We are together here tonight for a special occasion: to practice the dharma.
With joyful effort, we are going to dedicate our time and concentration toward the development of inner peace and wisdom for everyone.
To begin, we should have the right motivation.
This is known as bodhicitta, an attitude of love and compassion for all sentient beings, including oneself.
We can understand the value of bodhicitta in a very practical way, through direct perception and our own experience, without having to use deduction or inference.
In both worldly life and dharma practice, it is very important to develop an attitude of love and compassion.
It brings joy and happiness to everyone.
As Mahayana practitioners and followers of the Buddha, we should meditate on bodhicitta all the time.
This is our principle practice no matter what other disciplines we perform. All activities must be based on this attitude.
Having aroused bodhicitta within our hearts and minds, we should listen to the teachings.
Shakyamuni Buddha offered many different levels of instruction in order to help all sentient beings realize enlightenment.
Tonight’s teaching is the condensed essence of the Buddhadharma which was revealed by Guru Padmasambhava. Guru Padmasambhava was born about eight years after the Buddha’s mahaparinirvana.
Over a thousand years later, in the eighth century, he came to Tibet and performed many miraculous activities for the sake of awakening sentient beings.
He didn’t follow conventional rules and regulations but went beyond egoic habit patterns altogether.
His activities were an expression of transcendental wisdom and he helped guide many sentient beings toward buddhahood.
Guru Padmasambhava predicted that in the future, there would be people who did not believe that he was real or that anyone could do such miraculous things.
As a testimony, he left hand prints in the rocks around four different lakes in Tibet which can still be seen. He said, “I have definitely come to Tibet.
These are my monuments.” Guru Rinpoche also left four footprints in the four directions, two in Tibet and two elsewhere, south of Tibet. He even left his body print in the mountains of Bhutan, near the Tibetan border.
This is not just a story or a myth. You can still go there on pilgrimage and see his whole body impression in solid rock.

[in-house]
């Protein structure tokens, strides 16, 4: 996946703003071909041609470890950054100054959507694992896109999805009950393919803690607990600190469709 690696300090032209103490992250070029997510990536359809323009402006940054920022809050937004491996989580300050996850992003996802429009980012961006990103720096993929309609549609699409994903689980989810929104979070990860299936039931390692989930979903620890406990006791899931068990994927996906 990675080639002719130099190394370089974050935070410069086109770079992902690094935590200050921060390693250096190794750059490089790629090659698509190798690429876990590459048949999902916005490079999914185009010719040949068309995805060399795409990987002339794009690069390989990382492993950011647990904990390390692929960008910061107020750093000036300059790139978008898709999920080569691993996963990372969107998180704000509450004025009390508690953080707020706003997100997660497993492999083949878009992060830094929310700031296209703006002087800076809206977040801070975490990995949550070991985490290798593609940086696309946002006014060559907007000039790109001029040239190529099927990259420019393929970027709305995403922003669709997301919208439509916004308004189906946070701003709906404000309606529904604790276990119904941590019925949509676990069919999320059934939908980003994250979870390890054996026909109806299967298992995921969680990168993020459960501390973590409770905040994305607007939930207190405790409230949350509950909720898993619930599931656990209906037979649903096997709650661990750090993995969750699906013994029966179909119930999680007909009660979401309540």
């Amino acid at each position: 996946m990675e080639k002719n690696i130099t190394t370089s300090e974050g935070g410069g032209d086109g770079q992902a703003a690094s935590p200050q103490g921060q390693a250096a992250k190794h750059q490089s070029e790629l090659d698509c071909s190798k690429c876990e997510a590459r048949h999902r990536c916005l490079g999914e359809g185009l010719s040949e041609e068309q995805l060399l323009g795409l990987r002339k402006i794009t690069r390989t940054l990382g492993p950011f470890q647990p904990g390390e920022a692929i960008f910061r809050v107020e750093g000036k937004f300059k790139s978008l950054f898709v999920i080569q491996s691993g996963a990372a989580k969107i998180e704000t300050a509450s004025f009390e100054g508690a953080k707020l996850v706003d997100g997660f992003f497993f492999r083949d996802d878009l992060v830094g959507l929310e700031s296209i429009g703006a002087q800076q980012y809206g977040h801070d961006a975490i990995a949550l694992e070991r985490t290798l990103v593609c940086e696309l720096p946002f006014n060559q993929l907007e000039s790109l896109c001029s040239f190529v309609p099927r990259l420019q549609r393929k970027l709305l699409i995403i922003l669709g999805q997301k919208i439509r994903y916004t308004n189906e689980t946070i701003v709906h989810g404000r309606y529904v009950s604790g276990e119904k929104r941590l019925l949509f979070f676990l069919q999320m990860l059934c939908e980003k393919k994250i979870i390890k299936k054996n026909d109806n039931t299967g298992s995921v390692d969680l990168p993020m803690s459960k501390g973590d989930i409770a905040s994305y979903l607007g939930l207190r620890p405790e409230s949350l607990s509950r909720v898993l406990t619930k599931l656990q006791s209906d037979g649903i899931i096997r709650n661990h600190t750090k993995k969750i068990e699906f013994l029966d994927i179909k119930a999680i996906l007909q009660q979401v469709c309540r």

These are reminders that Guru Padmasambhava actually came into this world and shared his wisdom.
There are 1,900 different versions of the life story of Guru Padmasambhava. The most popular one in this country is known as The Life and Liberation of Padmasambhava.
It contains about 110 different activities which can be condensed into eleven principal aspects, including accounts of the eight emanations of Guru Padmasambhava.
Guru Padmasambhava is a totally enlightened being. He is the supreme embodiment of all buddhas. On the highest level of the dharmakaya, Guru Padmasambhava is known as Samantabhadra or Vajradhara.
The sambhogakaya Guru Padmasambhava is known as Vajrasattva, and in nirmanakaya form he is known as Buddha Shakyamuni or Guru Padmasambhava himself.
Guru Padmasambhava proclaimed that he is no other than the Trikaya Buddha.
He is also known as the Buddha of the degenerate era. His guidance, protection, loving-kindness and wisdom activities are something special to all Tibetans.
All his miraculous powers can be condensed into five different groups, those of:
1) the body
2) the speech
3) the mind
4) qualities and
Guru Padmasambhava’s miraculous bodily aspect was first demonstrated by his manner of coming into the world. He appeared spontaneously in the center of a lotus.
Abiding in a rainbow-body, replete with transcendental wisdom, Guru Padmasambhava is also free from aging, sickness and death.
These are some of his primary bodily attainments.
Guru Padmasambhava’s power of speech was made evident through his discourses on the Vajrayana and inner tantric teachings.
This is really his specialty, because he is the Buddha of the degenerate era and the guru for high level practitioners. He is also known as the Buddha of tantra.
His speech is very powerful. Merely by hearing his words, even mighty demons are completely subdued.
Their minds and attitudes transform into the bodhicitta state of love and compassion.
The supreme activity of Guru Padmasambhava’s mind is the realization of transcendental wisdom.